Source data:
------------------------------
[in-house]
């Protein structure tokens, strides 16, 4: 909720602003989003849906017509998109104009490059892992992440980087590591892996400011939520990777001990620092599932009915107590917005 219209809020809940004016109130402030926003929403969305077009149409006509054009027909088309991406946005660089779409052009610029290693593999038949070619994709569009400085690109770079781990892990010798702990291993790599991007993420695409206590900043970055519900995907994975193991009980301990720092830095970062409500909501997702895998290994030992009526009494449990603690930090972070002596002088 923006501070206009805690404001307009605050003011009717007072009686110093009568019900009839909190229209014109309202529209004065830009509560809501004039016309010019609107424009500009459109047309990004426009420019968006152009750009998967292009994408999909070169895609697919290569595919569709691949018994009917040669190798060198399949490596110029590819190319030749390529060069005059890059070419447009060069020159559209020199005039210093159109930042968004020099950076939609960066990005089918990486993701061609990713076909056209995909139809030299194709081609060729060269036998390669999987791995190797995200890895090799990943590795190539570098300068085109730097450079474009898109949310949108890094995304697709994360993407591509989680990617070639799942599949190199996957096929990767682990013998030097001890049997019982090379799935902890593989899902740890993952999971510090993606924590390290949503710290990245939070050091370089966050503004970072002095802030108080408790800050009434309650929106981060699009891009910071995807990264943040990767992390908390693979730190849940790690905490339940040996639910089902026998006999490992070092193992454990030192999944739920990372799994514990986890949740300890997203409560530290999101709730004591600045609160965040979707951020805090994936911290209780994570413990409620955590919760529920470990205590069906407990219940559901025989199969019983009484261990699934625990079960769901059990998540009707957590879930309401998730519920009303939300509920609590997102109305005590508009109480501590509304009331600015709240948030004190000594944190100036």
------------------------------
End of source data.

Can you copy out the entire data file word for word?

[in-house]
């Protein structure tokens, strides 16, 4: 909720602003989003849906017509998109104009490059892992992440980087590591892996400011939520990777001990620092599932009915107590917005 219209809020809940004016109130402030926003929403969305077009149409006509054009027909088309991406946005660089779409052009610029290693593999038949070619994709569009400085690109770079781990892990010798702990291993790599991007993420695409206590900043970055519900995907994975193991009980301990720092830095970062409500909501997702895998290994030992009526009494449990603690930090972070002596002088 923006501070206009805690404001307009605050003011009717007072009686110093009568019900009839909190229209014109309202529209004065830009509560809501004039016309010019609107424009500009459109047309990004426009420019968006152009750009998967292009994408999909070169895609697919290569595919569709691949018994009917040669190798060198399949490596110029590819190319030749390529060069005059890059070419447009060069020159559209020199005039210093159109930042968004020099950076939609960066990005089918990486993701061609990713076909056209995909139809030299194709081609060729060269036998390669999987791995190797995200890895090799990943590795190539570098300068085109730097450079474009898109949310949108890094995304697709994360993407591509989680990617070639799942599949190199996957096929990767682990013998030097001890049997019982090379799935902890593989899902740890993952999971510090993606924590390290949503710290990245939070050091370089966050503004970072002095802030108080408790800050009434309650929106981060699009891009910071995807990264943040990767992390908390693979730190849940790690905490339940040996639910089902026998006999490992070092193992454990030192999944739920990372799994514990986890949740300890997203409560530290999101709730004591600045609160965040979707951020805090994936911290209780994570413990409620955590919760529920470990205590069906407990219940559901025989199969019983009484261990699934625990079960769901059990998540009707957590879930309401998730519920009303939300509920609590997102109305005590508009109480501590509304009331600015709240948030004190000594944190100036």